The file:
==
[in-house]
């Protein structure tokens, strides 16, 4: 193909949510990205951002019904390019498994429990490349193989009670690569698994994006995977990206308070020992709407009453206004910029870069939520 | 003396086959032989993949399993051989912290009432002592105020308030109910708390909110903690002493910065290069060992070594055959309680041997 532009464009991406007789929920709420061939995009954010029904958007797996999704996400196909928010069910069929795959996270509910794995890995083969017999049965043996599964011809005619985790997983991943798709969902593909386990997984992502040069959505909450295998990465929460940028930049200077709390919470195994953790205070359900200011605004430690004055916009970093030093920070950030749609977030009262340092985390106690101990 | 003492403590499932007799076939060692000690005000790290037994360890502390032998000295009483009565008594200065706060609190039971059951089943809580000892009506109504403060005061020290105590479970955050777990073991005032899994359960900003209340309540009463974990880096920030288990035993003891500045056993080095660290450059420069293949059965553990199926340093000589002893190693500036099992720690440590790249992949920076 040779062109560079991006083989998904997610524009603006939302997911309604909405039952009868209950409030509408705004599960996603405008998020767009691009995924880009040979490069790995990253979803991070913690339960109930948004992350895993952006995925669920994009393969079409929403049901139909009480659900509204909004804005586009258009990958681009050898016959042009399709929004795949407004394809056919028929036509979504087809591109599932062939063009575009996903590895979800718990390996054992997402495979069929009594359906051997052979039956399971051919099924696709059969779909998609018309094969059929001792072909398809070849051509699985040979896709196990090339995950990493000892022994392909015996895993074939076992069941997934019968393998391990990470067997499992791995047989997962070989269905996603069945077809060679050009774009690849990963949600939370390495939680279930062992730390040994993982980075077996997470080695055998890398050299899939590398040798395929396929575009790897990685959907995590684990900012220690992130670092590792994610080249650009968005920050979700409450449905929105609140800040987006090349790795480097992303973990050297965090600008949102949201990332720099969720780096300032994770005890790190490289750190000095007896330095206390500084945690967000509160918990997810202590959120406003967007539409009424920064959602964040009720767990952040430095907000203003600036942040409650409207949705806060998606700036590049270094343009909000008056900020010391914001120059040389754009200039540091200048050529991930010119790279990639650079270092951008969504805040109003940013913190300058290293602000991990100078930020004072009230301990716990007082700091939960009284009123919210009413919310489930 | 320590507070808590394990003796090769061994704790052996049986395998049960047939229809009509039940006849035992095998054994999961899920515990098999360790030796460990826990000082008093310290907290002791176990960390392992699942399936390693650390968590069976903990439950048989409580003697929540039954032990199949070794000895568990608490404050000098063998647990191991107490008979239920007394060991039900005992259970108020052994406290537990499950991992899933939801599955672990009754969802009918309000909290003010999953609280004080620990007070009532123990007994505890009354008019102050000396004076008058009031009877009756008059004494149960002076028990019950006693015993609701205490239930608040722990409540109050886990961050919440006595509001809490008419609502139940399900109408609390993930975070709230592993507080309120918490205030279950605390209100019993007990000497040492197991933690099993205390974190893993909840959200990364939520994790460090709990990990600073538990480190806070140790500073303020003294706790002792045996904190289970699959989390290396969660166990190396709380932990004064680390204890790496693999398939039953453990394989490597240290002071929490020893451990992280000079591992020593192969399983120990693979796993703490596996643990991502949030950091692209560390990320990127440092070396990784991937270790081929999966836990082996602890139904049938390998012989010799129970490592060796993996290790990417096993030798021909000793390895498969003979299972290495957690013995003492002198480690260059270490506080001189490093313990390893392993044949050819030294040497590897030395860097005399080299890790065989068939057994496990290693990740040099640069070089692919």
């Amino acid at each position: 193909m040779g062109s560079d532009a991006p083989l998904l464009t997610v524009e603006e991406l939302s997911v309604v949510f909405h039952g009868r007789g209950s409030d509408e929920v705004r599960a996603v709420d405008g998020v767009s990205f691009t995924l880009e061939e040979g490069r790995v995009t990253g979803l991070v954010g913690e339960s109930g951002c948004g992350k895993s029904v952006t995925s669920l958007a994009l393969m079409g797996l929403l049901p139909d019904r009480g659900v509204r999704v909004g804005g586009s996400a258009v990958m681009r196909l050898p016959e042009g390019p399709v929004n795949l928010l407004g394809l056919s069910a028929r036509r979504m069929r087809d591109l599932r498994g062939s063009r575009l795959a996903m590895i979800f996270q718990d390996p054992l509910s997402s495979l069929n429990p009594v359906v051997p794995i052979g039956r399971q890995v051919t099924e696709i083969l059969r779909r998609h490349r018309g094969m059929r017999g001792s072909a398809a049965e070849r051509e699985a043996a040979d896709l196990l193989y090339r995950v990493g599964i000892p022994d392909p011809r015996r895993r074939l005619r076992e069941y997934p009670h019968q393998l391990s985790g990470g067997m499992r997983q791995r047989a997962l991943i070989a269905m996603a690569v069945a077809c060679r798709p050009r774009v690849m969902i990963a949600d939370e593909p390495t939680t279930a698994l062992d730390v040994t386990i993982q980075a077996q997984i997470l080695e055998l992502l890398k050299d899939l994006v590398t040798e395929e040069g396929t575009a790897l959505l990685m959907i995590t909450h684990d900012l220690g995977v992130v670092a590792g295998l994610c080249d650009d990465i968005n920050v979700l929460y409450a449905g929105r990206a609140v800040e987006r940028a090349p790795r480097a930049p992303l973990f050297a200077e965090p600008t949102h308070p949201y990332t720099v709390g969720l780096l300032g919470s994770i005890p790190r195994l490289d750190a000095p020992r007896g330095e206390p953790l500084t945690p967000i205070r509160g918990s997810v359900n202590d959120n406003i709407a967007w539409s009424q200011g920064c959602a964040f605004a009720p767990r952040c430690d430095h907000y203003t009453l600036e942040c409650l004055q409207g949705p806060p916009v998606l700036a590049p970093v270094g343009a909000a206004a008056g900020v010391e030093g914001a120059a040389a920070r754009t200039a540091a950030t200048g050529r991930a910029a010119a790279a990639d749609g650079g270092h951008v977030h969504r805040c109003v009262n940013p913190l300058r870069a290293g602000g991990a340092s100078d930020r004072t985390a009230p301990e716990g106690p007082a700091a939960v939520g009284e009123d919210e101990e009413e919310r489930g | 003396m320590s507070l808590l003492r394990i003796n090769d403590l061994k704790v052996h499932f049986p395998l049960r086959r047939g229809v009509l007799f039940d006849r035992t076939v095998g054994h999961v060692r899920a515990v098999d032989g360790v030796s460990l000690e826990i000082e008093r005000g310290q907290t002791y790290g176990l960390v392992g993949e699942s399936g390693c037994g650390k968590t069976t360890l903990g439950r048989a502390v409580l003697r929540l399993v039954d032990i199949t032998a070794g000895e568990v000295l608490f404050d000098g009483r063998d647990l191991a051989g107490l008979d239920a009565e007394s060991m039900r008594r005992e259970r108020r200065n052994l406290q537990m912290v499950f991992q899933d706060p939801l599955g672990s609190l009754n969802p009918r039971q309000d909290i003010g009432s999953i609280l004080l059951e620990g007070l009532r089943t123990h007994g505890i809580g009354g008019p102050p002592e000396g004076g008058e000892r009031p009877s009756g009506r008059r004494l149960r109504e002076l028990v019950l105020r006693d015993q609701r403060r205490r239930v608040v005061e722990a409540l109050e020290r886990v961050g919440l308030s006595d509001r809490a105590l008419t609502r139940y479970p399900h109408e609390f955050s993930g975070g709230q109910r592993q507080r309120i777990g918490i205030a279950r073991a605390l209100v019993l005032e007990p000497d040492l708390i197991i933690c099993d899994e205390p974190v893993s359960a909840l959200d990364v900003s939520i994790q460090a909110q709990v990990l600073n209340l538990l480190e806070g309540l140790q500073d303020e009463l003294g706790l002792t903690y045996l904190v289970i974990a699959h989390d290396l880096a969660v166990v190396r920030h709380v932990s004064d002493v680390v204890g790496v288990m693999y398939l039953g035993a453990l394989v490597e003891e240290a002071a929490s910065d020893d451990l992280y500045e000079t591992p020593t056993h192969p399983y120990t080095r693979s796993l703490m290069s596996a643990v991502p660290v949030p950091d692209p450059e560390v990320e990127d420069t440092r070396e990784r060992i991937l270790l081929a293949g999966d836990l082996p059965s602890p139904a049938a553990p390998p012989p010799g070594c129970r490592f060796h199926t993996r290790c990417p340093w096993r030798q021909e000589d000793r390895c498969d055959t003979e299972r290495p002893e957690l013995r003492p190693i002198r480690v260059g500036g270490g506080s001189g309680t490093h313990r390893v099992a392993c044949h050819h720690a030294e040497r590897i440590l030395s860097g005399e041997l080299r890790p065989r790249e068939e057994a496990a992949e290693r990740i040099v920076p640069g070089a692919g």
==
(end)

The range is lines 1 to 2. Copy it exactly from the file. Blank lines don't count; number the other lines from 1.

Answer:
[in-house]
């Protein structure tokens, strides 16, 4: 193909949510990205951002019904390019498994429990490349193989009670690569698994994006995977990206308070020992709407009453206004910029870069939520 | 003396086959032989993949399993051989912290009432002592105020308030109910708390909110903690002493910065290069060992070594055959309680041997 532009464009991406007789929920709420061939995009954010029904958007797996999704996400196909928010069910069929795959996270509910794995890995083969017999049965043996599964011809005619985790997983991943798709969902593909386990997984992502040069959505909450295998990465929460940028930049200077709390919470195994953790205070359900200011605004430690004055916009970093030093920070950030749609977030009262340092985390106690101990 | 003492403590499932007799076939060692000690005000790290037994360890502390032998000295009483009565008594200065706060609190039971059951089943809580000892009506109504403060005061020290105590479970955050777990073991005032899994359960900003209340309540009463974990880096920030288990035993003891500045056993080095660290450059420069293949059965553990199926340093000589002893190693500036099992720690440590790249992949920076 040779062109560079991006083989998904997610524009603006939302997911309604909405039952009868209950409030509408705004599960996603405008998020767009691009995924880009040979490069790995990253979803991070913690339960109930948004992350895993952006995925669920994009393969079409929403049901139909009480659900509204909004804005586009258009990958681009050898016959042009399709929004795949407004394809056919028929036509979504087809591109599932062939063009575009996903590895979800718990390996054992997402495979069929009594359906051997052979039956399971051919099924696709059969779909998609018309094969059929001792072909398809070849051509699985040979896709196990090339995950990493000892022994392909015996895993074939076992069941997934019968393998391990990470067997499992791995047989997962070989269905996603069945077809060679050009774009690849990963949600939370390495939680279930062992730390040994993982980075077996997470080695055998890398050299899939590398040798395929396929575009790897990685959907995590684990900012220690992130670092590792994610080249650009968005920050979700409450449905929105609140800040987006090349790795480097992303973990050297965090600008949102949201990332720099969720780096300032994770005890790190490289750190000095007896330095206390500084945690967000509160918990997810202590959120406003967007539409009424920064959602964040009720767990952040430095907000203003600036942040409650409207949705806060998606700036590049270094343009909000008056900020010391914001120059040389754009200039540091200048050529991930010119790279990639650079270092951008969504805040109003940013913190300058290293602000991990100078930020004072009230301990716990007082700091939960009284009123919210009413919310489930 | 320590507070808590394990003796090769061994704790052996049986395998049960047939229809009509039940006849035992095998054994999961899920515990098999360790030796460990826990000082008093310290907290002791176990960390392992699942399936390693650390968590069976903990439950048989409580003697929540039954032990199949070794000895568990608490404050000098063998647990191991107490008979239920007394060991039900005992259970108020052994406290537990499950991992899933939801599955672990009754969802009918309000909290003010999953609280004080620990007070009532123990007994505890009354008019102050000396004076008058009031009877009756008059004494149960002076028990019950006693015993609701205490239930608040722990409540109050886990961050919440006595509001809490008419609502139940399900109408609390993930975070709230592993507080309120918490205030279950605390209100019993007990000497040492197991933690099993205390974190893993909840959200990364939520994790460090709990990990600073538990480190806070140790500073303020003294706790002792045996904190289970699959989390290396969660166990190396709380932990004064680390204890790496693999398939039953453990394989490597240290002071929490020893451990992280000079591992020593192969399983120990693979796993703490596996643990991502949030950091692209560390990320990127440092070396990784991937270790081929999966836990082996602890139904049938390998012989010799129970490592060796993996290790990417096993030798021909000793390895498969003979299972290495957690013995003492002198480690260059270490506080001189490093313990390893392993044949050819030294040497590897030395860097005399080299890790065989068939057994496990290693990740040099640069070089692919």